Satan meets Sin and Death (Paradise Lost, II.648-80).
Students become so deeply involved that, as a direct consequence of the Program, many are now distinguished university teachers and producers of Shakespeare (e.g. Eric Nicholson, at SUNY and Syracuse University in Florence); others founded repertory theatres (e.g. James Reber: the San Jose Repertory theatre) or performing companies (Jess Borgeson - now Jess Winfield - a founding member of the internationally-famed Reduced Shakespeare Company). Three winners of Distinguished Teaching Awards are among those faculty who have been involved in supervising or applying materials from the Program: English Professors Janet Adelman, Stephen Booth, Jackson Burgess, William Nestrick, Hugh Richmond; in Dramatic Art, Warren Travis, Barbara Bush. Dr. Paul Shepard (of Media Services) won a Distinguished U.C.B. Staff Award for his directorial work on stage and video with the Program.
This documentary provides a key resource for the annual courses now operating for American Shakespeareans who wish to work on the Globe stage. The Globe course initially included, and has since been partially staffed by U.C. faculty and doctoral students, who have used this activity in their research about the significance of the restored Globe stage. The initial opportunity to participate in a full Elizabethan-style performance of a Shakespeare play before a large invited audience at the Globe marked the high-point of the Shakespeare Program's artistic achievement for the undergraduates involved. They will not readily forget the lessons learned under these circumstances. Moreover, the U.C.B. Office for Educational Development has funded a project (2007) to digitize the visual records of the Globe Theatre reconstruction and its subsequent use in such projects as our production of Much Ado. Some 550 of these images have since been added in Gallery 8 of this web-site, for student and scholarly use.
Indeed, such performances have led to numerous other scholarly and critical publications and to the founding of two University facilities: the Shakespeare Film Library, a teaching collection based on the Extension Media Centre of U.C.B. which served all eight campuses from 1979 until video casseettes made it redundant; and a Multi-campus Research Group with over a hundred active participants: the University of California Shakespeare Forum, which has organised annual conferences and frequent research and pedagogical training sessions statewide and year-round from 1980 to 1999. Some of these meetings have involved many hundreds of expert Shakespeare teachers, noted scholars, committed students, and famous performers, such as our international congress on Hamlet, honored by the participation of Mel Gibson, the star of Zeffirelli's film of the tragedy. Members of the Forum such as Reginald Foakes and Hugh Richmond also worked closely with the International Globe Centre on the rebuilding of Shakespeare's original Globe Theatre near its original site in Southwark; on creation of the California Shakespeare Festival's new theatre at Orinda; in restoring the Joseph Wood Krutch Theatre on the Kerr campus of U.C. Berkeley; and with many other cultural organizations. During its twenty years of operation the Program has encouraged the development of analogous groups across the U.S.A., for example, at Cal Poly at San Louis Obispo, at the University of California Santa Cruz, and in SUNY. Most recently the teaching resources of the UCB Program have been devoted to Shakespeare courses at the Osher Life Long Learning Institute at U. C. Berkeley, including lectures on audience impact on many Shakespeare plays which have been attached as epilogues to the single-play bibliographies of major scripts on this site.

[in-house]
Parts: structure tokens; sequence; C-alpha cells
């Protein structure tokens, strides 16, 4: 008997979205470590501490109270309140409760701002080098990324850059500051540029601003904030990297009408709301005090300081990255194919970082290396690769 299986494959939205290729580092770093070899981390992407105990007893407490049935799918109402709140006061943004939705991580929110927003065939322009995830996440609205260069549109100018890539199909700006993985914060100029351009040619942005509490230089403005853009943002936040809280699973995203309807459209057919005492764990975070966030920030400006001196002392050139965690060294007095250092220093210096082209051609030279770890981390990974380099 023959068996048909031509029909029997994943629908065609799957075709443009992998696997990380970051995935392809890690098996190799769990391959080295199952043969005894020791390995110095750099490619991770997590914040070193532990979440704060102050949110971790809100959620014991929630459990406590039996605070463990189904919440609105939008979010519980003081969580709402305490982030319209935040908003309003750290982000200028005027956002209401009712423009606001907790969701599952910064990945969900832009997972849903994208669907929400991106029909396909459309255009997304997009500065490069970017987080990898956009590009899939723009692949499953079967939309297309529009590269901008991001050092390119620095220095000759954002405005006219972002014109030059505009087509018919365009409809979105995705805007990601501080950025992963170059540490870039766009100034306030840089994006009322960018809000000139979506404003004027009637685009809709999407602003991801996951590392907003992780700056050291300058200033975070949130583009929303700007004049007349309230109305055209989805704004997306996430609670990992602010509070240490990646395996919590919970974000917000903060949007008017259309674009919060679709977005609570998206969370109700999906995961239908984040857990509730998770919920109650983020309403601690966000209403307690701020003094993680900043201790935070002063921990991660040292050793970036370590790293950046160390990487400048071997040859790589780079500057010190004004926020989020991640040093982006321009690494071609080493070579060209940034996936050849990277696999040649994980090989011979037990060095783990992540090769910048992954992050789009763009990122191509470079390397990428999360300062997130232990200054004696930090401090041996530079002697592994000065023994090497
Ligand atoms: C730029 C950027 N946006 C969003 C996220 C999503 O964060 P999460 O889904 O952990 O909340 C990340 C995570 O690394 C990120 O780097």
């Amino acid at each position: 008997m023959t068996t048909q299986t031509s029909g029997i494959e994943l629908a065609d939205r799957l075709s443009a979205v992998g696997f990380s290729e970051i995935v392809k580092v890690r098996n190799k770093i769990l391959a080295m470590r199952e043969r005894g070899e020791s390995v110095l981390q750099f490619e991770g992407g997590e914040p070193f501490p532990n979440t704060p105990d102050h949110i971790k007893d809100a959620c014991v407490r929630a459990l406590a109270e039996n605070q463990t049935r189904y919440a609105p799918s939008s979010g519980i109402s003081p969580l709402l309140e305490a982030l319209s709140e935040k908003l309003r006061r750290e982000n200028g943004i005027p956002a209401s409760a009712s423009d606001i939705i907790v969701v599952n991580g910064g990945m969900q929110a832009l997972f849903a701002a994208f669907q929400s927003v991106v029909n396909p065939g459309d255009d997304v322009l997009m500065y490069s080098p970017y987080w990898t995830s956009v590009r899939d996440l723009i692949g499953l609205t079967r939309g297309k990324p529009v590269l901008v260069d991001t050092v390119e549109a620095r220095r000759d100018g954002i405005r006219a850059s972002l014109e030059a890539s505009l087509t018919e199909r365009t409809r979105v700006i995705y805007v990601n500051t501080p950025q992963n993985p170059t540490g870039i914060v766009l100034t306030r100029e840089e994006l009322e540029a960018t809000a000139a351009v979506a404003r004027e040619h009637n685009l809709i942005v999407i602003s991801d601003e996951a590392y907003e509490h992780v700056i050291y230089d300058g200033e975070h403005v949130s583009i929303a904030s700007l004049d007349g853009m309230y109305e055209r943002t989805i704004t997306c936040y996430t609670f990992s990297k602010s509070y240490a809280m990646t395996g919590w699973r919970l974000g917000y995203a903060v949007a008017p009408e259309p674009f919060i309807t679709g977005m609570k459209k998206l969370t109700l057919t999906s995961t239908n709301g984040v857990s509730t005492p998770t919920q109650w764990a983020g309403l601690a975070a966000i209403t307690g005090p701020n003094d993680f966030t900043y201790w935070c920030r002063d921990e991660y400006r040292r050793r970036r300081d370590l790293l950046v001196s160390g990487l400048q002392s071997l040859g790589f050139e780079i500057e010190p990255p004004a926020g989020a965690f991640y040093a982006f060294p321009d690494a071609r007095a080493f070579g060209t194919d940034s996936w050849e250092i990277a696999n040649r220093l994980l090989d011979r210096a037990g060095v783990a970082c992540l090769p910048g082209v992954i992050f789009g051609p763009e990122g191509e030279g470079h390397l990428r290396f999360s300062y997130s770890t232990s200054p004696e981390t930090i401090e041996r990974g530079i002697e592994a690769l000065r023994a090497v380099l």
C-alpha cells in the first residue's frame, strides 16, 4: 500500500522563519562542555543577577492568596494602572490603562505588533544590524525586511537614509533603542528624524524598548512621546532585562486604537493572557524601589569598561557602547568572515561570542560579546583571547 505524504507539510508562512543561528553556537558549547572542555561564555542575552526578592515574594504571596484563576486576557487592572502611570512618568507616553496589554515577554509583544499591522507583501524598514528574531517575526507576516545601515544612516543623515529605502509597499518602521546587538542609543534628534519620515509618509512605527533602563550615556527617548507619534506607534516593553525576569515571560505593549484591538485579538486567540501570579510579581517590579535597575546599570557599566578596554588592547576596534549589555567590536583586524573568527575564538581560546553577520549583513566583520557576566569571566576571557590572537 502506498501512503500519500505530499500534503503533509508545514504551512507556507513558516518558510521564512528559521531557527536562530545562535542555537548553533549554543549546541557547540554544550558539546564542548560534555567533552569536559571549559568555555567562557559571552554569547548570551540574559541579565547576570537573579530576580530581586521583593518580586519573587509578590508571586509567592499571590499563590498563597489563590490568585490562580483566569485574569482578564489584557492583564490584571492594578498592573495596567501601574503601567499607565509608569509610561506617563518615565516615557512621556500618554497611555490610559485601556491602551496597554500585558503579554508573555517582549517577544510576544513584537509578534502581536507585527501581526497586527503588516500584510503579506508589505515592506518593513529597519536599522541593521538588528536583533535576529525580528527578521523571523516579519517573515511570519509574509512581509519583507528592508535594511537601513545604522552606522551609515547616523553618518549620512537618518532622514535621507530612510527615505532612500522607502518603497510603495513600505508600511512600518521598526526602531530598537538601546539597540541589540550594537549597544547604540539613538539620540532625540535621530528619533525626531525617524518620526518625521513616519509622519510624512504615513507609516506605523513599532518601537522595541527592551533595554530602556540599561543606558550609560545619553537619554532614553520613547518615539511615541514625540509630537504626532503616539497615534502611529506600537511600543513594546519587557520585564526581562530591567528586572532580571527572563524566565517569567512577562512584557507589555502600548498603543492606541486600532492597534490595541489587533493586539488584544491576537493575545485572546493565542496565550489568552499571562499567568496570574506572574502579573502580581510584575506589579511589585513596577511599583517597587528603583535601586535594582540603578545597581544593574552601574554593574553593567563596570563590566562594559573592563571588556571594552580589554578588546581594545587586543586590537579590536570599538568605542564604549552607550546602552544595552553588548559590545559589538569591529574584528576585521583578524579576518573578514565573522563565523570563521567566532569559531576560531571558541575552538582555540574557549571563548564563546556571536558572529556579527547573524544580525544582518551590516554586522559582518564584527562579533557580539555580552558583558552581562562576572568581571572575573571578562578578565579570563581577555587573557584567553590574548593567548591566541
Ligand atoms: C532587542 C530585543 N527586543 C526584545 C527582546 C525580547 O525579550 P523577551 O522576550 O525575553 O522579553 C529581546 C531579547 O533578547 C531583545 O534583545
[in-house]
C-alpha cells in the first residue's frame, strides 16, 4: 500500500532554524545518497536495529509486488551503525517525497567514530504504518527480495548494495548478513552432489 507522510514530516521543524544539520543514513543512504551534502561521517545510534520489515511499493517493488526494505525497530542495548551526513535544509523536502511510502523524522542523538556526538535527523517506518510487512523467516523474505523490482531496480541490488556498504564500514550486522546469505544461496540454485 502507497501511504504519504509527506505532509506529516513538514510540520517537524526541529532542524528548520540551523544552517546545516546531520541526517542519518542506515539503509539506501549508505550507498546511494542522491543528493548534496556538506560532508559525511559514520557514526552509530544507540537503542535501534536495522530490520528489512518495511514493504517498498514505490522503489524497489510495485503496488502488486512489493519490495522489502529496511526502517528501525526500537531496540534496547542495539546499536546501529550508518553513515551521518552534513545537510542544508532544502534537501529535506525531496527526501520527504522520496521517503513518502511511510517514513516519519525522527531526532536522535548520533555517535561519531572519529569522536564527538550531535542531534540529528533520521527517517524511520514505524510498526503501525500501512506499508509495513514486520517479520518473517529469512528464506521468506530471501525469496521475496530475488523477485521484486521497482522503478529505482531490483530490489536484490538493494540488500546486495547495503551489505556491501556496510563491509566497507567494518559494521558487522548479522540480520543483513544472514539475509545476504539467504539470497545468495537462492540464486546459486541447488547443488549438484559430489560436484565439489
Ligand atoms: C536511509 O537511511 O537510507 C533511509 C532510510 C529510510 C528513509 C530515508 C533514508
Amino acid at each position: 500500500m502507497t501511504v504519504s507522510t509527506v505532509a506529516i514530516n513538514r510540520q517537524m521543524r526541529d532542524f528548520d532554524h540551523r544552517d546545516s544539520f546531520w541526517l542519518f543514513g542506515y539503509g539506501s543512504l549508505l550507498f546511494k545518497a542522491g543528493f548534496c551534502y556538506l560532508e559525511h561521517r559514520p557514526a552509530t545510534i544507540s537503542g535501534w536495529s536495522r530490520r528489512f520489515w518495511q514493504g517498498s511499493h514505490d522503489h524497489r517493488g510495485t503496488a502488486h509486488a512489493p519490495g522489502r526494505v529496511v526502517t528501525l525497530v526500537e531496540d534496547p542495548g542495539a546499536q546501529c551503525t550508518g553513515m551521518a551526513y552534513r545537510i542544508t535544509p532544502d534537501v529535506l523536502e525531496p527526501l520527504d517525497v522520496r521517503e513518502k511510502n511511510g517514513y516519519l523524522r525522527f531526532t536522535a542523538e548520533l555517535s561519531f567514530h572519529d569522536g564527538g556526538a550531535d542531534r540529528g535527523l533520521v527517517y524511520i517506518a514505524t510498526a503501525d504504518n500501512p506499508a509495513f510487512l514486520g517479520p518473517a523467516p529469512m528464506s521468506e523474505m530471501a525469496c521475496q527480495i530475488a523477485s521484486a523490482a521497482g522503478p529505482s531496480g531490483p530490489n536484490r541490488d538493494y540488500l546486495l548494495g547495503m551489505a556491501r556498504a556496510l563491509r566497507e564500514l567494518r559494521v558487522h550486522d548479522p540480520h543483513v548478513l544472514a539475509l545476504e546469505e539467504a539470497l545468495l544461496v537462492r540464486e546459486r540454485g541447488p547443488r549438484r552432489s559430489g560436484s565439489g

DVD of Shakespeare and the Spanish Connection Distributed by TMW Media.